Week 3 = EMOM 10 minutes: 85% x 2 reps (for a total of 10 sets)

Week 4 = EMOM 10 minutes: 90% x 1-2 reps (for a total of 10 sets)

 

Increasing Load EMOM Deadlift Progression:

Week 1 = EMOM 10 minutes:

On the 0:00 & 1:00: 70% x 3 reps

On the 2:00 & 3:00: 72.5% x 3 reps

On the 4:00 & 5:00: 75% x 2-3 reps

On the 6:00 & 7:00: 77.5% x 2-3 reps

On the 8:00 & 9:00: 80% x 2 reps

Week 2 = EMOM 10 minutes:

On the 0:00 & 1:00: 72.5% x 3 reps

On the 2:00 & 3:00: 75% x 2-3 reps

On the 4:00 & 5:00: 77.5% x 2-3 reps

On the 6:00 & 7:00: 80% x 2 reps

On the 8:00 & 9:00: 82.5% x 2 reps

Week 3 = EMOM 10 minutes:

On the 0:00 & 1:00: 75% x 2-3 reps

On the 2:00 & 3:00: 77.5% x 2-3 reps

On the 4:00 & 5:00: 80% x 2 reps

On the 6:00 & 7:00: 82.5% x 2 reps

On the 8:00 & 9:00: 85% x 2 reps

Week 4 = EMOM 10 minutes:

On the 0:00 & 1:00: 77.5% x 2-3 reps

On the 2:00 & 3:00: 80% x 2 reps

On the 4:00 & 5:00: 82.5% x 2 reps

On the 6:00 & 7:00: 85% x 2 reps

On the 8:00 & 9:00: 87.5% x 1-2 reps

 

Alternating EMOMs are a great way to employ density training for conditioning/fat loss! I recommend using 3-5 exercises and perform them for reps or for a set amount of time at the start of each minute. You simply begin when the timer starts and knock out the first exercise, then rest until the timer gets to the next minute, then move on to the second exercise and so on. I recommend a work interval of 20-30s for these types of circuits. This allows for enough rest after each exercise.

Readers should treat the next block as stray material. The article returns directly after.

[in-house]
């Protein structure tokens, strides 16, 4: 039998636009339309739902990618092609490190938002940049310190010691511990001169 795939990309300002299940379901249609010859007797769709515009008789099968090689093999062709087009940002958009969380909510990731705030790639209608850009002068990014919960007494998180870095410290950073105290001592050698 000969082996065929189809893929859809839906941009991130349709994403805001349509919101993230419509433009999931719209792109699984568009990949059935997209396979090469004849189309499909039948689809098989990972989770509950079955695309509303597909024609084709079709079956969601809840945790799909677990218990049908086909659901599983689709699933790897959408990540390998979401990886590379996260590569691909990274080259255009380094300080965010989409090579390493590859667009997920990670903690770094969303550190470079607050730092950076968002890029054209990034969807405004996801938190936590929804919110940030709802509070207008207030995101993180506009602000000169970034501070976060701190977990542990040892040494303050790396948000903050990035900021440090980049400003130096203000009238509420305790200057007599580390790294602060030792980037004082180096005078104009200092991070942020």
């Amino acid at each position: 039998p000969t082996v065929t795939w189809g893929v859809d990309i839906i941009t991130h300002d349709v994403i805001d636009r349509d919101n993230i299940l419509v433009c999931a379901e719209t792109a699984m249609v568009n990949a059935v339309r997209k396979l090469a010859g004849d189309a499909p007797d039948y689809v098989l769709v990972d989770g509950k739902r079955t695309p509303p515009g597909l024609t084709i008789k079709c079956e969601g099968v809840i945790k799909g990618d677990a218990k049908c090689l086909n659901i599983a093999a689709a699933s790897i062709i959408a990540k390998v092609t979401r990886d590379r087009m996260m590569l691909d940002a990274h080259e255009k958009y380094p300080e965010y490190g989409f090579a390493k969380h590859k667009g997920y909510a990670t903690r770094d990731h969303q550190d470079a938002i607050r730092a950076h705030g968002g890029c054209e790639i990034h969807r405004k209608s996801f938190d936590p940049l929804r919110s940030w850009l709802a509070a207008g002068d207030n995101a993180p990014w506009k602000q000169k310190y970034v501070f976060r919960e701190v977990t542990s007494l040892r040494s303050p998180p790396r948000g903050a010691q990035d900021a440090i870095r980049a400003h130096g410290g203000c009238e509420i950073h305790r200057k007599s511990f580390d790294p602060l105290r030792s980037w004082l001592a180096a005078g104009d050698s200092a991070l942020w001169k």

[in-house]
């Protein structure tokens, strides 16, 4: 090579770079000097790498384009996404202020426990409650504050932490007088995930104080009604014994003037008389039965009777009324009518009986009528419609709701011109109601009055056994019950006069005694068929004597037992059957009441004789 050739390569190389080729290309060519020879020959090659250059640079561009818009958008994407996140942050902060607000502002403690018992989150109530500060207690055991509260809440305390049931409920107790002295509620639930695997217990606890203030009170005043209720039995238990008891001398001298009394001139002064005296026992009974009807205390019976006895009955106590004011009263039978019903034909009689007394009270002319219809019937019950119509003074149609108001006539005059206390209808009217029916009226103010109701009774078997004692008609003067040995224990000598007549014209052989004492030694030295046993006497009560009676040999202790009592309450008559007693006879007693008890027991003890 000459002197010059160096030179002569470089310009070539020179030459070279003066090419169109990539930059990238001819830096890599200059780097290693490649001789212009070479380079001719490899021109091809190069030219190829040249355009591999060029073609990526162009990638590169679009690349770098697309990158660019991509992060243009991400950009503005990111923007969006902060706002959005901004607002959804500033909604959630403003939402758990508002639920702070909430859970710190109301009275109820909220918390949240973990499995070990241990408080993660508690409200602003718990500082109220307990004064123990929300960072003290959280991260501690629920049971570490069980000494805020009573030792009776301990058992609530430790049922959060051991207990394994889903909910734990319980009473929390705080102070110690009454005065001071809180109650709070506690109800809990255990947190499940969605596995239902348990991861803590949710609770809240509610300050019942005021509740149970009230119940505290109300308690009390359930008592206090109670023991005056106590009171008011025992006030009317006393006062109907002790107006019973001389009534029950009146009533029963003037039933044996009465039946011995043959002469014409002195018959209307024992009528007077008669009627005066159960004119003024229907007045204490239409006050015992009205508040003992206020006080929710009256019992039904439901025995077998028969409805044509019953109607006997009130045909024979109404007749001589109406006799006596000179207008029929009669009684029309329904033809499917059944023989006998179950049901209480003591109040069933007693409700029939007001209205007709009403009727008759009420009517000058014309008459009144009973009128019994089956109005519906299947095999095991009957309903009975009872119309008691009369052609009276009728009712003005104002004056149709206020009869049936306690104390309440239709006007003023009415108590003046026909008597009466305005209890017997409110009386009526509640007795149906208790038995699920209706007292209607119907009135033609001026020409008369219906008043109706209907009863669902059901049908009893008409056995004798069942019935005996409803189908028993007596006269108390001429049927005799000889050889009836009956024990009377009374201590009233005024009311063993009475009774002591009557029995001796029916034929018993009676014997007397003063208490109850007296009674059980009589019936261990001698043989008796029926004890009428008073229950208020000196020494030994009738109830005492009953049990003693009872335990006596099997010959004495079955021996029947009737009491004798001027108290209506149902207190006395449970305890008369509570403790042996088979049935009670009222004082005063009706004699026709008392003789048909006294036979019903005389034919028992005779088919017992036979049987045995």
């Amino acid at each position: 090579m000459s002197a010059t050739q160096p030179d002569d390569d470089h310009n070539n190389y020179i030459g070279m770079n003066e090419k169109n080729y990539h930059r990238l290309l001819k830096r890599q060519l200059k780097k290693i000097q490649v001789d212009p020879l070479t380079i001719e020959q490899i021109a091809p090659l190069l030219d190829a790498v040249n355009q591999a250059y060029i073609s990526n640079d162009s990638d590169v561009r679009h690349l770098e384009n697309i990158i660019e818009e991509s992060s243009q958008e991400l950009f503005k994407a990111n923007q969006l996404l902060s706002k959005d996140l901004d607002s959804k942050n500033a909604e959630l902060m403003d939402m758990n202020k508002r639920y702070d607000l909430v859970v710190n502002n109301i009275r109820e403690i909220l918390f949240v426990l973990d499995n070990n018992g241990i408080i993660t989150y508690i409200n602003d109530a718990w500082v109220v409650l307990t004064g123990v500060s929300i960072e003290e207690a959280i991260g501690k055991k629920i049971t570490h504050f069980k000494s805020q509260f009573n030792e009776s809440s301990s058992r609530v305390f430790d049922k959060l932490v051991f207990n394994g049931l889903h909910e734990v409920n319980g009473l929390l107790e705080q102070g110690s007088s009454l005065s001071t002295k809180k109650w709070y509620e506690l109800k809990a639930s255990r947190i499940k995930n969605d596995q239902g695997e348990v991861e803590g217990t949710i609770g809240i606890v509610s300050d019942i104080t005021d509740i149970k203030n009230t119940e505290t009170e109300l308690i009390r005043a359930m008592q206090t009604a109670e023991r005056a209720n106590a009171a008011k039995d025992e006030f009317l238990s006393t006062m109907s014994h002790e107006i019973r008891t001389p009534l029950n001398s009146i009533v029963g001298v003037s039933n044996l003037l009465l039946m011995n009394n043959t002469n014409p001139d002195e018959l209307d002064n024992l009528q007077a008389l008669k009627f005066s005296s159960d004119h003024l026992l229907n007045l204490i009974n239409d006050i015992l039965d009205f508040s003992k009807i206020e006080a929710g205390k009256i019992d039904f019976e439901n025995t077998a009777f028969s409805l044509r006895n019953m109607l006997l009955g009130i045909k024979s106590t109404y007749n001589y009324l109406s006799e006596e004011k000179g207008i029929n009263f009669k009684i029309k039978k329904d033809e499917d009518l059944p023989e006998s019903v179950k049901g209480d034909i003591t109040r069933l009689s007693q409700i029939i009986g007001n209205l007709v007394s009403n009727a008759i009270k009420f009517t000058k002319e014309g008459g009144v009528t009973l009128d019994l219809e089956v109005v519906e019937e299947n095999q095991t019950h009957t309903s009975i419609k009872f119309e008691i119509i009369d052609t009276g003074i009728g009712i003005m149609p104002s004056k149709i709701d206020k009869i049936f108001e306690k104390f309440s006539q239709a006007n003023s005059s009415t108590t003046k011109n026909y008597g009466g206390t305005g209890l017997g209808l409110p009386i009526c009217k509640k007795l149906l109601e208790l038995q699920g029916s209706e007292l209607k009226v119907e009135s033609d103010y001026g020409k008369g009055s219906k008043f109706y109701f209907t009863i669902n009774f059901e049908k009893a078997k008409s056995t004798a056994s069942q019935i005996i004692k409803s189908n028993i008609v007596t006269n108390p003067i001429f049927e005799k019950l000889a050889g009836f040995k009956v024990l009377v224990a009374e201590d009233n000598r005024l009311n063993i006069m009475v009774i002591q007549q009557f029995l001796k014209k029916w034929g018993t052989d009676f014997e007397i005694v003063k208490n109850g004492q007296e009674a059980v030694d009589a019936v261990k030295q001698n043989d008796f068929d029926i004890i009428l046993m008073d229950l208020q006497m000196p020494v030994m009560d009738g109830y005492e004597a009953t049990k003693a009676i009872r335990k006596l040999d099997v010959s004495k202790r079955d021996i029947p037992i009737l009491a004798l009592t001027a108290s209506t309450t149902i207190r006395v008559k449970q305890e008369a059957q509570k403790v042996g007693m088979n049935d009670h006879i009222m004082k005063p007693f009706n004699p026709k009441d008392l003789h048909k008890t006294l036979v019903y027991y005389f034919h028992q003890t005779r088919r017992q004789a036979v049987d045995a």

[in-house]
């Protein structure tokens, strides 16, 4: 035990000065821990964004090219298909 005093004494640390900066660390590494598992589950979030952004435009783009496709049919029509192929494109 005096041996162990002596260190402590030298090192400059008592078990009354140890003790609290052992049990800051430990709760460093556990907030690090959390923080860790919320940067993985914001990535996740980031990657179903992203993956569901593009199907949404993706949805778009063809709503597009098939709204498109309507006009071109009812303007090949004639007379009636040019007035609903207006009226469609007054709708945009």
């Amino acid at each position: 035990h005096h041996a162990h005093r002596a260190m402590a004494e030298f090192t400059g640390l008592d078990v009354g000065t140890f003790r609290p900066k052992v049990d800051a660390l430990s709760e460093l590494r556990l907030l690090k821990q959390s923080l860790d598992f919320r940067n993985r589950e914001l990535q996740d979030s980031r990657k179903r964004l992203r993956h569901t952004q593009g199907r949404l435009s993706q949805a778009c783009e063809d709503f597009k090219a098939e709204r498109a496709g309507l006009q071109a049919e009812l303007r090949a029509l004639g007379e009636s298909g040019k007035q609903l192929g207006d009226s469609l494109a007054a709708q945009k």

Here’s a basic alternating EMOM format I will use to illustrate a few variations:

Exercise 1 = Squat Variation

Exercise 2 = Cardio

Exercise 3 = Plyo Variation

You can easily increase density within conditioning EMOMs by adding more rounds each time you perform the workout.

For example:

Week 1 = 2 Rounds = 6 Minutes

Exercise 1 = Squat Variation

Exercise 2 = Cardio

Exercise 3 = Plyo Variation

Week 2 = 3 Rounds = 9 Minutes

Exercise 1 = Squat Variation

Exercise 2 = Cardio

Exercise 3 = Plyo Variation

Week 3 = 4 Rounds = 12 Minutes

Exercise 1 = Squat Variation

Exercise 2 = Cardio

Exercise 3 = Plyo Variation

Additionally, you can increase density by using timed work intervals and having AMReps be the aim for each. The goal for completing the same workout the second time would be to try and match or exceed the previous reps within each work interval.  

For example:

Week 1 = 20 second work intervals, keep track of reps performed on each

Exercise 1 = Squat Variation = 8 reps

Exercise 2 = Cardio = easy pace 30s

Exercise 3 = Plyo Variation = 5 reps

Week 2 = 20 second work intervals, match or exceed Week 1’s reps

Exercise 1 = Squat Variation = 10 reps

Exercise 2 = Cardio = moderate pace 30s

Exercise 3 = Plyo Variation = 7 reps